Chicago’s Front Forty Press debuts its new artist-profile series of affordable paperback books with the work of Mark McGinnis, an American artist and designer whose work has appeared in Business Week, The New York Times and in solo shows in Chicago and Los Angeles. McGinnis combines printmaking with drawing and graphic design to create an iconography that satirizes and distorts current political and social issues. There’s an image of a globe stuffed inside an oven; the silhouette of a man pouring machine guns from a gas can; an illustration of the trunks of two Republican elephants twisting into the heads of the snakes in the Caduceus; an image of a jack-in-the-box toy, and in the place of the clown, a bomb. While the images are uncluttered and simplistic (most are black-and-white, or employ few colors), the social commentary is conspicuous and multilayered, often digging at several raw issues simultaneously.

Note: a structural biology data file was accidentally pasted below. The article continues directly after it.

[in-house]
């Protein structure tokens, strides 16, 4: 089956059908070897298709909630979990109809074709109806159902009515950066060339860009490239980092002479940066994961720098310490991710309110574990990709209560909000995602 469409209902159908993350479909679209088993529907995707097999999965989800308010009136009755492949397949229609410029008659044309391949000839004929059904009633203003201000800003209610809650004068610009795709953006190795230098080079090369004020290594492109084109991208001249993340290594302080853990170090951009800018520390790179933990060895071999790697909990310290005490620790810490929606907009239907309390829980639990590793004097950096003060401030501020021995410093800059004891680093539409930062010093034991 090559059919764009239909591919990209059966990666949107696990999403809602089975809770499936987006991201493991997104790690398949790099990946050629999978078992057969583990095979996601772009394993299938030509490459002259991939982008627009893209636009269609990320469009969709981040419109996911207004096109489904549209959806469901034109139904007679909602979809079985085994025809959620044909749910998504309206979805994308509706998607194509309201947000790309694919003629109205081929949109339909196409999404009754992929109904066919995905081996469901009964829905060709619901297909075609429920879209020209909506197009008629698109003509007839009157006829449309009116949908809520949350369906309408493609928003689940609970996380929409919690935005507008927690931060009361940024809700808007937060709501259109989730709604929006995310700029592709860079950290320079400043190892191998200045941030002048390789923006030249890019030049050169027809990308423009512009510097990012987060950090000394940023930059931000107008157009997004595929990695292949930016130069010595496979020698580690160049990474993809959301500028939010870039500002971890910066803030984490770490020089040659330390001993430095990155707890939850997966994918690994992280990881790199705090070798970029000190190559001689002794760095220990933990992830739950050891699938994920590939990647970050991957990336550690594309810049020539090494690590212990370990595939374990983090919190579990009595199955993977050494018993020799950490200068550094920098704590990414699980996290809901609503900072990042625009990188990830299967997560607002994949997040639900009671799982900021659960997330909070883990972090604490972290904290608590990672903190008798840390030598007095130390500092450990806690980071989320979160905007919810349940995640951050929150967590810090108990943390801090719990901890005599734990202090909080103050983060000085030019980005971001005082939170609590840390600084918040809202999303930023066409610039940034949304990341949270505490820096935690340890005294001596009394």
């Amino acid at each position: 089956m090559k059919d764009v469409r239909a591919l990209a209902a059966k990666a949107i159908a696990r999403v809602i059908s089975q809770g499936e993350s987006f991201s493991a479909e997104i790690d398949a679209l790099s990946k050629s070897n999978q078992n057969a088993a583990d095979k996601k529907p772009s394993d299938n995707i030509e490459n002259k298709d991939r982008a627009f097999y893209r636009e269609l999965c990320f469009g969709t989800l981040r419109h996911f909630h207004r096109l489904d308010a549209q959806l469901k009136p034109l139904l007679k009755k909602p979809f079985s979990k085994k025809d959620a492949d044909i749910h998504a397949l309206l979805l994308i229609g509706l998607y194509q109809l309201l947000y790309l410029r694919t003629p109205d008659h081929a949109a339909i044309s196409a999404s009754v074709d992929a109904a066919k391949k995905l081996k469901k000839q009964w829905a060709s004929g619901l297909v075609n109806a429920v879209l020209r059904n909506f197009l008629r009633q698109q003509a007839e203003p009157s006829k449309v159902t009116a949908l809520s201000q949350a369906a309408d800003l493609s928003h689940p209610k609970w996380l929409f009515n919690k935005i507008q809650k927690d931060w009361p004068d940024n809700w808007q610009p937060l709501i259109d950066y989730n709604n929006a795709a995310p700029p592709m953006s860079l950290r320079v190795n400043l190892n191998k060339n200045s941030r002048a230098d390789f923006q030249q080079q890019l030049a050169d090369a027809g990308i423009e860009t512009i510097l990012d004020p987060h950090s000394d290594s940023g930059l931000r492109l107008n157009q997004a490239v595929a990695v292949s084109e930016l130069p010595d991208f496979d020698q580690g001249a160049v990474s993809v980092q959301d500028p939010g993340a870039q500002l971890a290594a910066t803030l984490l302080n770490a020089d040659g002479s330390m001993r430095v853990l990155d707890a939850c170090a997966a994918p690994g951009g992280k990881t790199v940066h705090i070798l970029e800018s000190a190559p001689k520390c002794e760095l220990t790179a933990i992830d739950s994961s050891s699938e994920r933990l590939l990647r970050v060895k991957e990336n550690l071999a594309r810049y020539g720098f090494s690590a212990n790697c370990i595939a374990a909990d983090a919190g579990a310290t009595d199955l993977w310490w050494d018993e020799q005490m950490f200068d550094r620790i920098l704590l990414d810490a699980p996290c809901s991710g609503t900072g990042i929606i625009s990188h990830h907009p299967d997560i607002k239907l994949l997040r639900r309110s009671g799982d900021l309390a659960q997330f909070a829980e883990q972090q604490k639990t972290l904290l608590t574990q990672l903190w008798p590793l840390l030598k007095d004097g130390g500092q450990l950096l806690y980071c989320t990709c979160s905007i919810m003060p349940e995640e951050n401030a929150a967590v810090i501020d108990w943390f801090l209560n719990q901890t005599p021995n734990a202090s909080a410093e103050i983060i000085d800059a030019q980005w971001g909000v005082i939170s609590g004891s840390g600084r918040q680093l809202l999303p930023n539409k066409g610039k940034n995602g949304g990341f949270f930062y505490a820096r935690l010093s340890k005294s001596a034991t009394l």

Each book in Front Forty Press’ series will include an interview with the artist by art critic Victor Cassidy. “The Front Forty books are [founder] Doug Fogelson’s labor of love,” Cassidy says. “Since many of his ideas and interests are not those of the general population, the books sell to a small readership.” It also includes an essay by art historian Carlo Vinti, who will examine and discuss every aspect of the artist, including their life, technique, inspiration and personal social and political interests. The books also serve to round out the reader’s comprehension of the art, and complement the masterful works sandwiched in the pages. Front Forty Press’ “Profiles Series, Issue No. 1: Mark McGinnis,” is available at front40press.com. (Naomi Huffman)